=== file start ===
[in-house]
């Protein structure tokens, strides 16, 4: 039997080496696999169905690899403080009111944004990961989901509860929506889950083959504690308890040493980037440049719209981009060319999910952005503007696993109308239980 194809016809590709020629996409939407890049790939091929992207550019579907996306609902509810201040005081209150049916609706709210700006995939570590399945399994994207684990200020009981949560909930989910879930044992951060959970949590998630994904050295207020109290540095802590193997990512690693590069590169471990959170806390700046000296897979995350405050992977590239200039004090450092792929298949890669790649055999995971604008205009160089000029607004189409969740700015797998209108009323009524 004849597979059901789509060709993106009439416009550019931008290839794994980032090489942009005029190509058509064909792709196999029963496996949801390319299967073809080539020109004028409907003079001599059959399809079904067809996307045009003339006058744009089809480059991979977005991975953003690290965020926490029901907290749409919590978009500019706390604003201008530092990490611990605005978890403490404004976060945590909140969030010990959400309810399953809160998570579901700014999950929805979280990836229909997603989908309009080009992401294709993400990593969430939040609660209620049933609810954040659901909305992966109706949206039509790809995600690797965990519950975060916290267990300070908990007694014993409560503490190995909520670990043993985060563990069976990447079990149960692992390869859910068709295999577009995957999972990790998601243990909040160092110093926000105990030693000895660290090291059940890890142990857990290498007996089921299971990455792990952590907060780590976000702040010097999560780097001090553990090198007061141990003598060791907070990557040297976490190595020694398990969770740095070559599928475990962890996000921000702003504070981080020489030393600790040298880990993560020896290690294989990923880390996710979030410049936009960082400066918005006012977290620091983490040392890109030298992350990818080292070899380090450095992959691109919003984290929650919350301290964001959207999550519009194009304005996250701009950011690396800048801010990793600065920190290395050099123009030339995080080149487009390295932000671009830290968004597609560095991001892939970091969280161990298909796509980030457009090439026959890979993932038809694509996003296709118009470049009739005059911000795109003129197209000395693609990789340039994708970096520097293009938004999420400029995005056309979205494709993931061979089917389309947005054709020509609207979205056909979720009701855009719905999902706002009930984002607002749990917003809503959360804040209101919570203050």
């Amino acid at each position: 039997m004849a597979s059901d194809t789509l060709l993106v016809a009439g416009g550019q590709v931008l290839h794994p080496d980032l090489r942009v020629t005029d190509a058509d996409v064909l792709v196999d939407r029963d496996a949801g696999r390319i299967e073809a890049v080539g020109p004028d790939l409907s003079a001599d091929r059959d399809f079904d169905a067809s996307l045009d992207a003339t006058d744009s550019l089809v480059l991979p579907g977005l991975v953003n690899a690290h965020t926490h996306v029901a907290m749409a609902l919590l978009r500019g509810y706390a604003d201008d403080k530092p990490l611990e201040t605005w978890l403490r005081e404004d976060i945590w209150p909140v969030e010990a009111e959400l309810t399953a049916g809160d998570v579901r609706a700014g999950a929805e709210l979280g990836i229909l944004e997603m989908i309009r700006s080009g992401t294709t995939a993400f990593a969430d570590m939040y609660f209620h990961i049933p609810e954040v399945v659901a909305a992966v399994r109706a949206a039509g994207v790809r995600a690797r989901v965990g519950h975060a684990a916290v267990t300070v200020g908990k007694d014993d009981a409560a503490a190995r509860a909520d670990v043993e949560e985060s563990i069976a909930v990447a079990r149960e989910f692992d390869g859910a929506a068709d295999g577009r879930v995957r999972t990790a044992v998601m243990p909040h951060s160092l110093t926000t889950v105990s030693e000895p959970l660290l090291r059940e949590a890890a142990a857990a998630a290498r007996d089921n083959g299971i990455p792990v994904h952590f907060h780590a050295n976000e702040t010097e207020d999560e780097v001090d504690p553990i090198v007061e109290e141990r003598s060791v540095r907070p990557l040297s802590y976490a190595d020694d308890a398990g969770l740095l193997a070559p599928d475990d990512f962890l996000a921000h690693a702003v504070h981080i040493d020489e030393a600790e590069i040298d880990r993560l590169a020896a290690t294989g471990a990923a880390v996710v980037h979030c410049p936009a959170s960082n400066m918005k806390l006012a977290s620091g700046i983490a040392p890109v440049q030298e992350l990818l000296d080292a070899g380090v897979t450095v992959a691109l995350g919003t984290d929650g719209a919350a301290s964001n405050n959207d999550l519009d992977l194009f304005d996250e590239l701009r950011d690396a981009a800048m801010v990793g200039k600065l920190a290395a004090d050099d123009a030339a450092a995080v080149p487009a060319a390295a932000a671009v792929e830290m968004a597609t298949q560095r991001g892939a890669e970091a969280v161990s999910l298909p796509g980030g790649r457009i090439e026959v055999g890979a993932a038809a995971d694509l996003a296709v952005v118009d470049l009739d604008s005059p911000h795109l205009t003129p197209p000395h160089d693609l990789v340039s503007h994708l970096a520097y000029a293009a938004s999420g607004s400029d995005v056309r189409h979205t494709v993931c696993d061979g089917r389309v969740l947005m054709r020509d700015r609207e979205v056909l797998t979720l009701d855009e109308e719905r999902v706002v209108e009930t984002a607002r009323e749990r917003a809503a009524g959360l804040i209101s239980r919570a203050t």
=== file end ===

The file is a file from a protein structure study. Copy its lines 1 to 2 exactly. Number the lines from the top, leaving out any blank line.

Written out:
[in-house]
């Protein structure tokens, strides 16, 4: 039997080496696999169905690899403080009111944004990961989901509860929506889950083959504690308890040493980037440049719209981009060319999910952005503007696993109308239980 194809016809590709020629996409939407890049790939091929992207550019579907996306609902509810201040005081209150049916609706709210700006995939570590399945399994994207684990200020009981949560909930989910879930044992951060959970949590998630994904050295207020109290540095802590193997990512690693590069590169471990959170806390700046000296897979995350405050992977590239200039004090450092792929298949890669790649055999995971604008205009160089000029607004189409969740700015797998209108009323009524 004849597979059901789509060709993106009439416009550019931008290839794994980032090489942009005029190509058509064909792709196999029963496996949801390319299967073809080539020109004028409907003079001599059959399809079904067809996307045009003339006058744009089809480059991979977005991975953003690290965020926490029901907290749409919590978009500019706390604003201008530092990490611990605005978890403490404004976060945590909140969030010990959400309810399953809160998570579901700014999950929805979280990836229909997603989908309009080009992401294709993400990593969430939040609660209620049933609810954040659901909305992966109706949206039509790809995600690797965990519950975060916290267990300070908990007694014993409560503490190995909520670990043993985060563990069976990447079990149960692992390869859910068709295999577009995957999972990790998601243990909040160092110093926000105990030693000895660290090291059940890890142990857990290498007996089921299971990455792990952590907060780590976000702040010097999560780097001090553990090198007061141990003598060791907070990557040297976490190595020694398990969770740095070559599928475990962890996000921000702003504070981080020489030393600790040298880990993560020896290690294989990923880390996710979030410049936009960082400066918005006012977290620091983490040392890109030298992350990818080292070899380090450095992959691109919003984290929650919350301290964001959207999550519009194009304005996250701009950011690396800048801010990793600065920190290395050099123009030339995080080149487009390295932000671009830290968004597609560095991001892939970091969280161990298909796509980030457009090439026959890979993932038809694509996003296709118009470049009739005059911000795109003129197209000395693609990789340039994708970096520097293009938004999420400029995005056309979205494709993931061979089917389309947005054709020509609207979205056909979720009701855009719905999902706002009930984002607002749990917003809503959360804040209101919570203050």